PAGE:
i) Show that the wave equation:
[( -1/c^2) d^2/dt^2 + d^2/dx^2 + d^2/dy^2 + d^2/dz^2 ]u(t,x,y,z) = 0
is invariant under a Lorentz boost along the x-direction, i.e. it takes the same form as a partial differential equation in the new coordinates. [Use the chain rule in two variables.]
ii) Show that the wave equation is not invariant under a Galilei transformation.
second order partial derivative equation. I can't get Latex to work right now, or I'd write it out, here's a link to it on another thread https://www.physicsforums.com/showthread.php?t=216869
g=gamma, the lorentz factor
The Attempt at a Solution
So I just haven't ever done this, and I am not super sure where to start.
I tried rearranging the x' and t' eqs to read
x=x' / g + vt
then using the chain rule which gave me
dt/dt' = 1/g
dx/dx' = 1/g
with both the second derivatives being 0
Plugging that into the equations gave me an extra factor of 1/g^2 on the second derivatives with respect to x and t. I am fairly certain this is the wrong approach anyway. I just don't know where to plug what.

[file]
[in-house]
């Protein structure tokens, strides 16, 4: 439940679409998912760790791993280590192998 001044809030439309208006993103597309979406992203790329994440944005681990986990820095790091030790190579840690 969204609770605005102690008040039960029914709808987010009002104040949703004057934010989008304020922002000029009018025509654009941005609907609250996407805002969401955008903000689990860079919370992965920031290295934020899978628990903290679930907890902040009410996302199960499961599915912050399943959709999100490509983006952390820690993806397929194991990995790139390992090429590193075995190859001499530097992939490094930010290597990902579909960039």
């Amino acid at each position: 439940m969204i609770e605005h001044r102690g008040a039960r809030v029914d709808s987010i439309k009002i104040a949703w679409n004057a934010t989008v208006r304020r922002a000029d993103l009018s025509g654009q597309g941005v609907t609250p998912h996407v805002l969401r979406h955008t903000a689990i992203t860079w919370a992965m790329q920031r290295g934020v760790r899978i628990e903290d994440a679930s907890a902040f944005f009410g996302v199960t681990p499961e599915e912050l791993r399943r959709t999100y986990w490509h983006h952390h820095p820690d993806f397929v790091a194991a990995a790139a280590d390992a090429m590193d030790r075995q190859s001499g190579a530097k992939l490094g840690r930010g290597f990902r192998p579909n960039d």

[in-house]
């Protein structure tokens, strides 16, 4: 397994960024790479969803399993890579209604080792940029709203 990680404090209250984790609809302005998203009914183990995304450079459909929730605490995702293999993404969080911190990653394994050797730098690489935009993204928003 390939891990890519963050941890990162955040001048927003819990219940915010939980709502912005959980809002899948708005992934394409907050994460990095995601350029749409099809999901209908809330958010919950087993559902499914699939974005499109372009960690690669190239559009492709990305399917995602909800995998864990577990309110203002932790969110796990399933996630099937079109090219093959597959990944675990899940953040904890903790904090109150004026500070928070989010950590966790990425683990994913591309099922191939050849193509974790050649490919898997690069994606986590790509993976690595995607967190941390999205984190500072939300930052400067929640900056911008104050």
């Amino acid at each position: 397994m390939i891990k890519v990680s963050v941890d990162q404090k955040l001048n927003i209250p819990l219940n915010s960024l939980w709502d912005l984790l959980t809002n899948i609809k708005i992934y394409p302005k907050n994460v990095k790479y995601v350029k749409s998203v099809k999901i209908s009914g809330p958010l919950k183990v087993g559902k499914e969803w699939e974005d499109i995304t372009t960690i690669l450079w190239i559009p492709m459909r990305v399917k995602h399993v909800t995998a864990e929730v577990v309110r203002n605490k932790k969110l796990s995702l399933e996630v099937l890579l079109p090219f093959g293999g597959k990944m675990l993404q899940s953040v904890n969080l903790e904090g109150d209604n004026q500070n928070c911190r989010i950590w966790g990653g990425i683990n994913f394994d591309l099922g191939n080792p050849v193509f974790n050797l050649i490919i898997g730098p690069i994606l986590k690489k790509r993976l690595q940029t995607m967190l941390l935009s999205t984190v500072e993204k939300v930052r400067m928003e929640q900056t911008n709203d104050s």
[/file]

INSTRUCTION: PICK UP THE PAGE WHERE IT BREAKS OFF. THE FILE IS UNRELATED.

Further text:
I know this is 100% a math exercise, but it's my HW, and I figure this is the best place to put it.
edit: I realized that this is a multivariable problem, and I have been treating it as a single variable problem i.e. u=u(x'(x,t),y',z',t'(x,t))
du/dx = (du/dx')(dx'/dx)+(du/dt')(dt'/dx)
but now if I want to take the second derivative of that i.e.
d^2/dx^2 u = d/dx [(du/dx')(dx'/dx)+(du/dt')(dt'/dx)]
how do I evaluate d/dx(du/dx') and d/dx(du/dt') I know to product rule the rest, but i don't quite remember if there's anything fancy about taking the derivative of a function with respect to a variable whose already had it's derivative taken by function depending on that variable.